Climate Change in West Lothian
We are already feeling the effects of climate change in Scotland, with rising temperatures and more frequent storms impacting on many aspects of society, including health, agriculture, buildings, water resources and energy demands.
Wildfires will increase with soaring temperatures. This fire in August 2022 at Camilty near West Calder blazed for days requiring 12 fire engines and helicopter to put it out.
Our past and present emissions have already determined much of the change over the next 30 - 40 years. Scotland will be increasingly affected by climate change in the future and it is crucial that we act now to reduce our emissions.
The Met Office and the BBC have produced an interactive tool to help you understand what climate change will look like within your postcode area.
It is likely that climate change will impact the council, communities and businesses across West Lothian including increased risk of flooding, storms, wildfires, drought and heat waves, leading to:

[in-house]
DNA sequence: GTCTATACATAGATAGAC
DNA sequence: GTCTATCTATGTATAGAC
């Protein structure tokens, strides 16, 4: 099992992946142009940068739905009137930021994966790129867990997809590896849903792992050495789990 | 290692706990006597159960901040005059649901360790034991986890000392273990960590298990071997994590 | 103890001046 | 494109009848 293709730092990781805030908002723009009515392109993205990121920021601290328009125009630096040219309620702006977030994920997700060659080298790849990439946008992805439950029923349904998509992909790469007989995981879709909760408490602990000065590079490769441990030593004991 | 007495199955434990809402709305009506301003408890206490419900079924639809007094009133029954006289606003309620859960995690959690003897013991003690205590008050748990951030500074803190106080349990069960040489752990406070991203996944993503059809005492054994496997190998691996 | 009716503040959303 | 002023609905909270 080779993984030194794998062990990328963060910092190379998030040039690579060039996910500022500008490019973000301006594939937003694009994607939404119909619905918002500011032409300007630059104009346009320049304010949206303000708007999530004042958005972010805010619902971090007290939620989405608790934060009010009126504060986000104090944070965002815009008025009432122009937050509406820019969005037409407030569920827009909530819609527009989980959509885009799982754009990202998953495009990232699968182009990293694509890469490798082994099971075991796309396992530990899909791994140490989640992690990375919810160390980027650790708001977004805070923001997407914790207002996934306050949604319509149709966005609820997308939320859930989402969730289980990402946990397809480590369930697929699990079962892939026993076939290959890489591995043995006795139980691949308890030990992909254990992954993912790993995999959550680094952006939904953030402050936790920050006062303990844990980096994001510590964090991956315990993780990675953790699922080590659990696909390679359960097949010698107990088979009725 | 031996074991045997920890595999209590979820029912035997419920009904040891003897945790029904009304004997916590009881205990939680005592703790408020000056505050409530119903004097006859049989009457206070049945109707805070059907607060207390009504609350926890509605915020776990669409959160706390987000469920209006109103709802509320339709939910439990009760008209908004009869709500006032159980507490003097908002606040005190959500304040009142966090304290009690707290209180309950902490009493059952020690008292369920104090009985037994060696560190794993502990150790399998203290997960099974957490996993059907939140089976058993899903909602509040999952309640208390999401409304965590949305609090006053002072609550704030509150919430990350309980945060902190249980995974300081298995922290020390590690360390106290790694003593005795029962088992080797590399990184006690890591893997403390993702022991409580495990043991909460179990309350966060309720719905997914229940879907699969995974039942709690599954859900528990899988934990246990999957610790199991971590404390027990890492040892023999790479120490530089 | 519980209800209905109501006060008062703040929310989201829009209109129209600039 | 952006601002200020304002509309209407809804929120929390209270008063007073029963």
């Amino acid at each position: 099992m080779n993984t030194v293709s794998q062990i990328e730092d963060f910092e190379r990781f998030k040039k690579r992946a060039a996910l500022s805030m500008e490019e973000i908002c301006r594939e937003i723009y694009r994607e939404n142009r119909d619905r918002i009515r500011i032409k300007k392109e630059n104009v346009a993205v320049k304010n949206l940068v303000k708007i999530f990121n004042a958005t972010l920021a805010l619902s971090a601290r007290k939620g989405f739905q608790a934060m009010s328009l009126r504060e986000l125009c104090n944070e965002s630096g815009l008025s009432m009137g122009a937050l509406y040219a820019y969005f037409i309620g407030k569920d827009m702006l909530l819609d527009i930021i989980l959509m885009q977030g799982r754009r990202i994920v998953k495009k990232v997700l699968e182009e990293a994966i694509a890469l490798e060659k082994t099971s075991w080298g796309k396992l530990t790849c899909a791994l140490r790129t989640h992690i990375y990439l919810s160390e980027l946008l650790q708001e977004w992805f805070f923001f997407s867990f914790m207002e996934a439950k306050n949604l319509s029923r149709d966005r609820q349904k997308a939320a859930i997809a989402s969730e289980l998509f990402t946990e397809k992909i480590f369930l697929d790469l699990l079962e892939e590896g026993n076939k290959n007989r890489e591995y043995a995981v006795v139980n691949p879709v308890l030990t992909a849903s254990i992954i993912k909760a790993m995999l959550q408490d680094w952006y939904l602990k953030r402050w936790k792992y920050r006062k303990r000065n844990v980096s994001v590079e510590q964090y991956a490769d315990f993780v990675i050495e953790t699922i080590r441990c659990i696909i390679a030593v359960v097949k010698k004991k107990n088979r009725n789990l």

- Damage and disruption to essential infrastructure including transport, energy and water networks
- Damage to buildings and effects of overheating and extreme rainfall events
- Changes to and increased pressure on local habitats and species biodiversity
- Changes to agriculture and forestry including longer growing seasons, increased pests and diseases, challenges of more variable and extreme weather and degraded habitats
- Changes in social and recreational behaviour with increased opportunities for active, outdoor activities
- Pressure on emergency services in dealing with the impact of extreme weather events such as floods, landslides and wildfires and health impacts
Trees flattened by Storm Arwen November 2021 at John Muir country park in Dunbar, East Lothian. Estimates suggest that 8 million trees in Scotland were affected by the storm.
Local Climate Impact Profile
A Local Climate Impact Profile (LCLIP) prepared in 2018 found that the council has already experienced a range of adverse impacts on property and services as a result of extreme weather events.
The findings identified that between 2000 and 2015, the council spent approximately £40 million on maintenance and repair costs as either a direct or indirect result of extreme weather events, not accounting for loss of staff time and costs due to impairment of service delivery.